Traveling Within Concrete Walls

Every Sunday morning, I travel, passing through locked doors and gates into a world surrounded by concrete and barb wire.  Welcome to the Anchorage, Alaska Correctional Complex, a huge juggernaut of non description, tucked into a hill with the endless Alaska skyline of mountains in the distance.  

Wait! Let’s back up…and start with some context.  

First, you have to know something about me, I love to travel! 

The exhilaration of going to new places, hanging out in interesting destinations, and having unique experiences that only such places can give, brings me great joy. Going out into the world whether it be across the globe, locally or just to some weird occurrence, all make my heart sing. These moments expand my horizons, literally and symbolically. When I get to combine this love of travel with yoga, that’s even more blissful. Retreats, visiting other studios in different cities, and the novelty of practicing in picture tag worthy locations, these are all fantastic and truthfully fun experiences.

But, there is a catch.  

An unavoidable contrast  emerges when traveling with a yoga mat under my arm. The distinction between my own privilege with those who lack any of the same such liberty sharpens in my mind. Once observed and recognized, it is everywhere. The contrast and disparity now appear wherever I roam, whether here in my own city or out there in the vast wide world. 

It’s hard to ignore an eye opening experience.  It changes us. The awareness flows into every corner of our lives.  As I step on my mat the realization of privilege challenges my personal affirmations and lifestyle. It leads to a question. How can I continue in my traveling yoga lifestyle  and freedom unless I help others claim their own personal independence? Instead of traveling outward and filling my life with endless adventures and experiences, I want to start sharing my yoga with those who lack the ability to go anywhere.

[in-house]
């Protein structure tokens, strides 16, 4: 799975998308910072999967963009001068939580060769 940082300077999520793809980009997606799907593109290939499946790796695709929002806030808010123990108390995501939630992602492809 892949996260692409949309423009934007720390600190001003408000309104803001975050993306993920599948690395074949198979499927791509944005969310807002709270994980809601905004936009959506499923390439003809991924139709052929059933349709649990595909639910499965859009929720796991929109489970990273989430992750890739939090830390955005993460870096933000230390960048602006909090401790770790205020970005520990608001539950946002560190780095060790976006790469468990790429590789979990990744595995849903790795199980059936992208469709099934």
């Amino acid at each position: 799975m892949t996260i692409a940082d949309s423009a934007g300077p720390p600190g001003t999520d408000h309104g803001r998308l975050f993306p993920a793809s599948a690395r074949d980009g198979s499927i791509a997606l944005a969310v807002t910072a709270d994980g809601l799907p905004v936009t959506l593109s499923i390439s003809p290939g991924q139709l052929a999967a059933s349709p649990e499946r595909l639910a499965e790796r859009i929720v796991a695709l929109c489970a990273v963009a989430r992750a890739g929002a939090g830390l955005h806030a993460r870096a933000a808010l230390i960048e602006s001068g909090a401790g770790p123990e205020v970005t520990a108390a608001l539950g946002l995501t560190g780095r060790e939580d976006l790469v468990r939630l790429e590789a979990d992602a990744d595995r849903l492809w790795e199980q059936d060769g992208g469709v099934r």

Where to start?  Sure, I could go on some service trip to a developing nation. I have done such things.  Back in my thirties, I partially owned a business leading others to do just this.  But even this can be an opportunity of privilege.  I want something raw.  After reflecting, it came to me.  Prisons!  Right here, just miles from my house are three such places,  Actually, a variety of homes that I  lived and stayed in during my life had correctional facilities  nearby. If you look at where you live, I bet you will be surprised to see that correctional centers are near you too.  

So, it begins.  

Every Sunday I travel within concrete walls. Unseen eyes behind camera lenses watch as I pass through the double sets of shatter proof doors with a yoga mat under my arm.  After wandering through a labyrinth of heavy hallways and up staircases I enter the chapel. Really, it’s a multi-purpose room with non-descriptive institutional chairs, colors and whiteboards around the chamber. Boxes of Bibles are tucked away in corners, religious pamphlets litter a table by the door and some grave verses taken out of context  are written in wet marker on the boards.  Fluorescents shine above brightly, giving light but no illumination. 

I take the next fifteen minutes getting  everything ready. I unroll mats and stagger them around the room, walk to the corners of the room reciting mantras then take several sun salutations on different mats. The clock reads 9:30am, almost time. The rattle of keys and the clicks of locks open heavy doors  in the hallway. Twelve men in yellow scrubs walk into the room escorted by a guard. They great me, shake my hand, some of them bowing slightly with hands pressed in front of their hearts.   

We begin, traveling inward with every pose. Together we are free.  We are explorers going beyond this chamber into realms untouched by the woes of this world.  We enjoy the experience and every moment even if just for 90 minutes. Then, it’s over.  Keys! Locks! Guards! Farewells with an Om and a Namaste. These are my students. This is my studio. 

Every Sunday I travel within concrete walls…